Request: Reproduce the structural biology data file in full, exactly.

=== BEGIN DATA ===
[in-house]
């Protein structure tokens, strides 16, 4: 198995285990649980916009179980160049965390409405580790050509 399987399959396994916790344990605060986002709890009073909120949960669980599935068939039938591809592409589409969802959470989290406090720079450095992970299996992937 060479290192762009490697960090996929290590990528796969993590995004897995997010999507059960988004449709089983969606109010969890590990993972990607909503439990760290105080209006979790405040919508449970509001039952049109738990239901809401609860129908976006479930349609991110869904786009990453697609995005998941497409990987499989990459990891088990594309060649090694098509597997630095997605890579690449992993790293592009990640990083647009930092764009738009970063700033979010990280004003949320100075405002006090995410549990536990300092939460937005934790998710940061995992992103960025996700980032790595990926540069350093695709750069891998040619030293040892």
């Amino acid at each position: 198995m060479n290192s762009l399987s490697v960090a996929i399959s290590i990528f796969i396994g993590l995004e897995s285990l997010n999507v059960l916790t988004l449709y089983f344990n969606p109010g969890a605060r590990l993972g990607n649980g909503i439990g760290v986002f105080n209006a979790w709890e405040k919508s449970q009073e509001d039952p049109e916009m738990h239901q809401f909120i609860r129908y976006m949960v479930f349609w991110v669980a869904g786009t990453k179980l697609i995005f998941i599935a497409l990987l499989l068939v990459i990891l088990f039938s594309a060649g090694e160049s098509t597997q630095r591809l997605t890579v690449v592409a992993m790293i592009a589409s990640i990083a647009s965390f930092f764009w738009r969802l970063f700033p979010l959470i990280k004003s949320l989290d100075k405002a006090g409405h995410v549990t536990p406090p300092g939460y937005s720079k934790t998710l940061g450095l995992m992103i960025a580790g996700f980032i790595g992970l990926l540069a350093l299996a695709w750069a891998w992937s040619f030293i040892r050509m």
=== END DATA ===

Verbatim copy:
[in-house]
């Protein structure tokens, strides 16, 4: 198995285990649980916009179980160049965390409405580790050509 399987399959396994916790344990605060986002709890009073909120949960669980599935068939039938591809592409589409969802959470989290406090720079450095992970299996992937 060479290192762009490697960090996929290590990528796969993590995004897995997010999507059960988004449709089983969606109010969890590990993972990607909503439990760290105080209006979790405040919508449970509001039952049109738990239901809401609860129908976006479930349609991110869904786009990453697609995005998941497409990987499989990459990891088990594309060649090694098509597997630095997605890579690449992993790293592009990640990083647009930092764009738009970063700033979010990280004003949320100075405002006090995410549990536990300092939460937005934790998710940061995992992103960025996700980032790595990926540069350093695709750069891998040619030293040892």
């Amino acid at each position: 198995m060479n290192s762009l399987s490697v960090a996929i399959s290590i990528f796969i396994g993590l995004e897995s285990l997010n999507v059960l916790t988004l449709y089983f344990n969606p109010g969890a605060r590990l993972g990607n649980g909503i439990g760290v986002f105080n209006a979790w709890e405040k919508s449970q009073e509001d039952p049109e916009m738990h239901q809401f909120i609860r129908y976006m949960v479930f349609w991110v669980a869904g786009t990453k179980l697609i995005f998941i599935a497409l990987l499989l068939v990459i990891l088990f039938s594309a060649g090694e160049s098509t597997q630095r591809l997605t890579v690449v592409a992993m790293i592009a589409s990640i990083a647009s965390f930092f764009w738009r969802l970063f700033p979010l959470i990280k004003s949320l989290d100075k405002a006090g409405h995410v549990t536990p406090p300092g939460y937005s720079k934790t998710l940061g450095l995992m992103i960025a580790g996700f980032i790595g992970l990926l540069a350093l299996a695709w750069a891998w992937s040619f030293i040892r050509m």